How could we not include Chrissy Teigen? We love this woman and her mouth-watering dishes. This book is no different. It’s filled with recipes for all of those guilty pleasure foods, like fried chicken and garlic-roasted bacon.

Unlike our last suggestion, this book is perfect for beginners. There’s even a chapter called, “Things that Intimidate People but Shouldn’t.”

Self Help (brace Yourself. There are a lot)

Big Magic: Creative Living Beyond Fear by Elizabeth Gilbert
Okay, you caught us. We really love Gilbert.

Still, this book is a must-read for anyone who wants to live a life filled with creativity. All of the fun of Eat, Pray, Love lends itself to a guide on how to find your own happiness. It’s about embracing what makes you curious and living life on the edge of your comfort zone.

This one is a great jumping off point for anyone who doesn’t think they like self-help books. It’s accessible, and really? Just look at that cover. How could you not want to pick it up?

Bored and Brilliant: How Spacing Out Can Unlock Your Most Productive and Creative Self by Manoush Zomorodi
When was the last time you were mind-numbingly bored? Can you even remember?

In our age of phones, tech, and digital, it’s hard to harness the power of boredom, but this book is all about how to do just that. This book discusses how our best ideas can come from our most dull moments (you get some of your best ideas in the shower, don’t you?), and how we can spur that creativity when we need it.

Managing Your Day-To-Day: Build Your Routine, Find Your Focus, and Sharpen Your Creative Mind by Jocelyn K. Glei
This book is filled with amazingly helpful advice about how to get shit done in a world where we are constantly being pulled in every direction. It teaches you when to isolate yourself, how to schedule time to get shit done, how and how not to start your day…the list goes on.

It helps you to prioritize in this fast-paced society. Take a few moments and crack this one open. It’ll definitely help you in your day-to-day.

The Subtle Art of Not Giving a F*ck: A Counterintuitive Approach to Living a Good Life by Mark Manson
You might have guessed from the title, but this book is pretty damn down to earth. It teaches you to get rid of the “woe is me” attitude and buck up. Life is a bumpy ride and it’s not always fun. The sooner we realize this, the sooner we can start changing our lives.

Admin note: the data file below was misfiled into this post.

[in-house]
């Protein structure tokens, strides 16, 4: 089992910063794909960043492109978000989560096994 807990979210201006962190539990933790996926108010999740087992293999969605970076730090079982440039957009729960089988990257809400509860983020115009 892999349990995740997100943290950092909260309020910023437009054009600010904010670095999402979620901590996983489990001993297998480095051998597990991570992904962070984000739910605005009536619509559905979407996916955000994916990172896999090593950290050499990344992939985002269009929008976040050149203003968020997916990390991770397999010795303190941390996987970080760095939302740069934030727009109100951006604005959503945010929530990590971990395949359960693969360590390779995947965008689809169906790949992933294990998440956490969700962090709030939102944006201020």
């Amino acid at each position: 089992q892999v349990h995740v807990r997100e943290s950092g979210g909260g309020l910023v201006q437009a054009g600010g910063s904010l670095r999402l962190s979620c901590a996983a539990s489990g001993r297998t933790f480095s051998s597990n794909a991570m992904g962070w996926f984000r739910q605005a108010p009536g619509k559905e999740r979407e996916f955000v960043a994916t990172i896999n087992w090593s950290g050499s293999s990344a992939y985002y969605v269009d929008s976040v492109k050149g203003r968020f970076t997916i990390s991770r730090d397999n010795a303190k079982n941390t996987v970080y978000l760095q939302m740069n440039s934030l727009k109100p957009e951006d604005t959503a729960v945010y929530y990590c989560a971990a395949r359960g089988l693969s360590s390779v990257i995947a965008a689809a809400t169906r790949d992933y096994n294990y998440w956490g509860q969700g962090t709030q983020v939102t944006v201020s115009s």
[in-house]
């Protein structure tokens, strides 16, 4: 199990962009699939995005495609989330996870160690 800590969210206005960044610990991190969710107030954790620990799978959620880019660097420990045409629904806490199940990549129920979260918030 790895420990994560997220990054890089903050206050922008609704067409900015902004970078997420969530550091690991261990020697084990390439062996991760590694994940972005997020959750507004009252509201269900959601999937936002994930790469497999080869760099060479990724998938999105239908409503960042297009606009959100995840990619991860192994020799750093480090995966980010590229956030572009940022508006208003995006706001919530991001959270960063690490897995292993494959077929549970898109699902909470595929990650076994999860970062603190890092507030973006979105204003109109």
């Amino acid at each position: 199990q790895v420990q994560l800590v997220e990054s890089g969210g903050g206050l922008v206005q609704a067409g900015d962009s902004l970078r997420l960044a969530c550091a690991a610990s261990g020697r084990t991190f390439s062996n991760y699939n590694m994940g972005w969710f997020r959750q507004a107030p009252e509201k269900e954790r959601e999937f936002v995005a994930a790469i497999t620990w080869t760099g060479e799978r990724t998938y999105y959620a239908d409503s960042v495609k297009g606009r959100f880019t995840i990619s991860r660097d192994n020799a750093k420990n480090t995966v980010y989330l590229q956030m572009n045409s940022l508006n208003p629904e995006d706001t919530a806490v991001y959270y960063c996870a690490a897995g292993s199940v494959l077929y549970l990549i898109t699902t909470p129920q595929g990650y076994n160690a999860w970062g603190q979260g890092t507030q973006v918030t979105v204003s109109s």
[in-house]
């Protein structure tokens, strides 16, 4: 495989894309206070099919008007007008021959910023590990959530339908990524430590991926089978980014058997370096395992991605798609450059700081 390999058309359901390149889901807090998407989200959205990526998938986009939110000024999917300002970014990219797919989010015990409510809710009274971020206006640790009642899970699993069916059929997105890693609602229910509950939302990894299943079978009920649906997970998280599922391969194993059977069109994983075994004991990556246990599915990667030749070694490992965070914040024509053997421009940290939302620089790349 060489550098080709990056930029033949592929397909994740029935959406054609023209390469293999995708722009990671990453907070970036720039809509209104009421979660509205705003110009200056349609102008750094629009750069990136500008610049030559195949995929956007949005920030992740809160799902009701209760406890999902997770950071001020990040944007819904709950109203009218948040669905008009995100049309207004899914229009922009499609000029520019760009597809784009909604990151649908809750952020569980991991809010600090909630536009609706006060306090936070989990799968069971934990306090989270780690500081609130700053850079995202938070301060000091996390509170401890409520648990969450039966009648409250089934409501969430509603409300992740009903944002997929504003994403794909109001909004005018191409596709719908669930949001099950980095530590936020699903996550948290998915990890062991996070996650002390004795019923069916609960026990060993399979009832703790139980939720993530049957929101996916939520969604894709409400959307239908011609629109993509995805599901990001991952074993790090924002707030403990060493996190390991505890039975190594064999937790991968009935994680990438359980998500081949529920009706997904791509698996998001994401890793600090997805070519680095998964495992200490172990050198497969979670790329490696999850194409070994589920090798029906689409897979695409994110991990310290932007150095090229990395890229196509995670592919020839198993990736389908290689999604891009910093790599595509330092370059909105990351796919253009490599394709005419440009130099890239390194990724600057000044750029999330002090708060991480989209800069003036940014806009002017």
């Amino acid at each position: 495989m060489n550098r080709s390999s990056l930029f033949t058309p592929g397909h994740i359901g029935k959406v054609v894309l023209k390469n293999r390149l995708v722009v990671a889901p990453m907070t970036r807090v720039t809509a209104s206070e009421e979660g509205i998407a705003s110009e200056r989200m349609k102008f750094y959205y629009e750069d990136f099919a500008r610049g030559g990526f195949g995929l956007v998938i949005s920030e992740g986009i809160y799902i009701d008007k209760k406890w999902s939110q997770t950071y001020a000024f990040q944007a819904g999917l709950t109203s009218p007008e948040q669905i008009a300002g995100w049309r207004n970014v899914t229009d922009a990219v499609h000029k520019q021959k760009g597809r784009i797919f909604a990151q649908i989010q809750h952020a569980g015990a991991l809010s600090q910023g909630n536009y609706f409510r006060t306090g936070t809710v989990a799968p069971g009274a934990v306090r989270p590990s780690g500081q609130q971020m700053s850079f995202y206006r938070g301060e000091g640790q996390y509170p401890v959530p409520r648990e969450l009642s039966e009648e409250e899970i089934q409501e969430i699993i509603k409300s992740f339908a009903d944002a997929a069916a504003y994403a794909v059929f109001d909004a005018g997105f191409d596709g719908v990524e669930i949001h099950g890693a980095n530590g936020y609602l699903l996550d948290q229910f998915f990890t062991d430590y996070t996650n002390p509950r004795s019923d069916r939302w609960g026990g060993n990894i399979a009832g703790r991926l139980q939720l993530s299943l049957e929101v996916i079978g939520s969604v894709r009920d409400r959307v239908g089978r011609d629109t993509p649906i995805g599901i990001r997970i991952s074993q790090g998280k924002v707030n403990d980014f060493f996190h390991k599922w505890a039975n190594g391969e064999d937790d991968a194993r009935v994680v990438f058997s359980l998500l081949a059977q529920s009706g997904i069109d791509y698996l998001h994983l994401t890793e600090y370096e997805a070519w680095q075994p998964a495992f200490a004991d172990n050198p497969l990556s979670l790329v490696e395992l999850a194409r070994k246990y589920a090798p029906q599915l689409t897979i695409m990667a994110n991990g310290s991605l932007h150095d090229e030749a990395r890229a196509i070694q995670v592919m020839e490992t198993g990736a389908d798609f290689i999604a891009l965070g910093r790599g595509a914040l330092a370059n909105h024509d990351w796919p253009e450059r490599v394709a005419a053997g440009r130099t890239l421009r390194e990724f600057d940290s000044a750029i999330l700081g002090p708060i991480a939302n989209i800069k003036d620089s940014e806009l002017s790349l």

The Sun My Heart by Thich Nhat Hanh
Like a river you step back in to twice, this book grows with you, but is still always a refreshing read. The author is a poet, peace activist, scholar, and Zen master, so expect to find some deep, insightful teachings in this book.

Grab one off of Amazon, or if you can find a well-loved copy with handwritten margin notes, even better. Sit, read, and settle like a glass of pulp-filled apple juice.

Tools of Titans: The Tactics, Routines, and Habits of Billionaires, Icons, and World-Class Performers by Tim Ferriss
This book is perfect for the casual reader, because you’re not going to want to read it cover to cover. Instead, it’s meant for you to read one helpful section at a time, and then to put it down for a bit. This is jam-packed with a look at the lives of successful people like doctors, politicians, stockbrokers, and more. It’s a great way to just learn about the minds of the people who are getting ahead in life.

The exercises in this book help you to learn about self-discipline, but it’s also great for those of you who are just curious about the people around you.

You are a Badass: How to Stop Doubting Your Greatness and Start Living an Awesome Life by Jen Sincero
Tired of boring self-help jargon? This is the book for you. You might not think you’re capable of awesome things, but you totally are. It’ll teach you to stop apologizing all the time and to realize that what other people think about you doesn’t really matter at all.

Do you have a favorite non-fiction book? Reach out to us about what keeps you going through the week. We’d love to add some more books to our reading lists.